Ukrainian presidential election, 2014

Tihipko is a self-nominated candidate for President of Ukraine in the 2014 presidential election.[63] Of the 23 presidential candidates, Tihipko has declared the biggest income to the Ukrainian election Committee. He had an income of about UAH 263 million in 2013.[64] According to the first poll published after Vitali Klitschko withdrew from the presidential race, as of 31 March Tihipko was running second at 17.9%, behind Petro Poroshenko (38.3%).[65]

On 29 March a Party of Regions convention supported Mykhailo Dobkin's nomination as a presidential candidate.[8] On 7 April 2014 the political council of the party expelled Tihipko from the party.[8] He then accused that the party had "been turned into a branch of a specific financial and industrial group, a private enterprise".[66]

On 23 April 2014 Tihipko announced that (the party) Strong Ukraine would be re-established and that its 2012 merger with Party of Regions had been "a mistake".[7] On 5 August 2014 he was re-elected party leader of Strong Ukraine.[5]

In the 2014 Ukrainian presidential election he received 5.23% of the vote, ranking 5th among all candidates.[68] He did do better than Dobkin, who gained 3.03%.[68]

Career after the 2014 presidential election

In the 2014 Ukrainian parliamentary election Tihipko headed the national list of Strong Ukraine.[69] But he was not elected into parliament because the party won one constituency parliamentary seat (only).[72]

Early May 2015 Tihipko was appointed head of the supervisory council of TAScombank, in which he holds the largest stake of nearly 49%.[73]

Political positions

“European integration remains the main European course for us”

Tihipko on 21 December 2012 on Inter[74]

In the buildup to the 2010 Ukrainian presidential election Tihipko stated that Ukraine should conduct the most constructive policy possible in relations with neighboring countries, including both Russia and the West.[75][76][77] In September 2009 he wrote an article that was published in the Ukrainian edition of Komsomolskaya Pravda in which he criticized Ukraine's foreign policy over the past five years, saying its goal had been to "participate in a cordon sanitaire" around Russia, which has done "enormous economic damage" to Ukraine, weakened Ukraine’s position in the post-Soviet realm, and turned Moscow into a "powerful opponent of Ukrainian interests."[78] According to Tihipko (in January 2010) Ukraine is not yet ready to seek membership in the European Union or NATO and must first focus on forming a unified government that can stimulate the country's economy. In the long term he seeks European integration for Ukraine.[3][74] In December 2012 Tihipko stated that European integration was more advantageous to Ukraine than accession to the Customs Union of Belarus, Kazakhstan and Russia.[74]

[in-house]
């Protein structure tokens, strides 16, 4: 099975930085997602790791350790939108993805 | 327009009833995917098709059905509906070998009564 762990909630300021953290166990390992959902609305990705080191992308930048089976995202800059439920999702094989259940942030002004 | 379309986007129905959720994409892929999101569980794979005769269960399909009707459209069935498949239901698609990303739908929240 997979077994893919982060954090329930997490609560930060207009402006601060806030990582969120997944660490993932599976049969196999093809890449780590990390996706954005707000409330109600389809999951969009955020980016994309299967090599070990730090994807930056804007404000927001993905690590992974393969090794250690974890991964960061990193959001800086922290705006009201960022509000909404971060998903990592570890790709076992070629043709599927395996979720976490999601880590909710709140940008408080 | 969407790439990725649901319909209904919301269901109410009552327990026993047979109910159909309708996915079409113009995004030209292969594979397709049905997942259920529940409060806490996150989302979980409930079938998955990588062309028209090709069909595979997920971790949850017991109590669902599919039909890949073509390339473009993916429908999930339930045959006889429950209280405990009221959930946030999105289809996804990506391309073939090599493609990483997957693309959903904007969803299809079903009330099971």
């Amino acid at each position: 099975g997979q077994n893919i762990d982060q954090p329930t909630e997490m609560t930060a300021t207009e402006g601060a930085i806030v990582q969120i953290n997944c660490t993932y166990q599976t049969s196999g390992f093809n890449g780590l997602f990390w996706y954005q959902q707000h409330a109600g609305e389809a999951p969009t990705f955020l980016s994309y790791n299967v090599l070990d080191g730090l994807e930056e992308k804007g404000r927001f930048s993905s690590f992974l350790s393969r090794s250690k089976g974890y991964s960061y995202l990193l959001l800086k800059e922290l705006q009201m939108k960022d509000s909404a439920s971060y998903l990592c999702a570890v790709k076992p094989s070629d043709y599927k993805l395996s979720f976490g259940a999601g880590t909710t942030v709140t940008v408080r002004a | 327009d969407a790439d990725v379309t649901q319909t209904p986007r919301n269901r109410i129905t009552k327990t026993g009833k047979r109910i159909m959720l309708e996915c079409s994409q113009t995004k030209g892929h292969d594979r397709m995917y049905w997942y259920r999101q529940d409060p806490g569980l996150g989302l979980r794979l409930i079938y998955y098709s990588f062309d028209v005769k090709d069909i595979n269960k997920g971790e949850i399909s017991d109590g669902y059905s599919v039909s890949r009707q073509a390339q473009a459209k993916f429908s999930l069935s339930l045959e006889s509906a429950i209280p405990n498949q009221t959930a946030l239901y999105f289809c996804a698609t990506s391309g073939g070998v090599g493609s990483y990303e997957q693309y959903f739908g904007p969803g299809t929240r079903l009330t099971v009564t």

Tihipko supports legalization of prostitution in Ukraine. In November 2009 he stated, "...we should not be hypocrites. If certain things exist we should speak about them openly and resolve [them] if necessary."[79]

Tihipko supports the privatization of Ukraine's gas-pipeline system and its joint management by Russia and Europe, but warned that he would "not support the seizure of the pipeline" by Russia, which he believed the conditions (late 2009) where being set for.[80] He was critical about the April 2010 natural gas agreement stating that while the deal might make economic sense "The procedure of debating the agreement and completing it behind closed doors is not what the Ukrainian people want."[81]

Presidential candidate Tihipko intends to make Russian a second state language if he wins the 2014 Ukrainian presidential election.[82] In the campaign he spoke out against the separatism of the pro-Russian armed groups in Eastern Ukraine and for decentralisation.[83] In the campaign he advocated Ukraine's non-aligned status "if we now start talking more about NATO - it completely will split the country.[84] He also called Russia "an aggressor which invaded Crimea".[84]

Family and private life

Tihipko was married to Natalia Tihipko from 1981 to 2004.[89] They had one daughter together, Hanna, born in 1984; she now works in a company owned by her father.[90][16]

Tihipko married Viktoriya Tigipko later in 2004, during the 2004 Ukrainian presidential election campaign.[89] Viktoria is the President of the Odessa International Film Festival.[14] She is also Managing Director at a venture company which invests in online projects worldwide, and is considered to be one of the most successful businesswomen in Ukraine.[16][89] The couple have three children, born in 2002, 2005 and 2008.[16][90]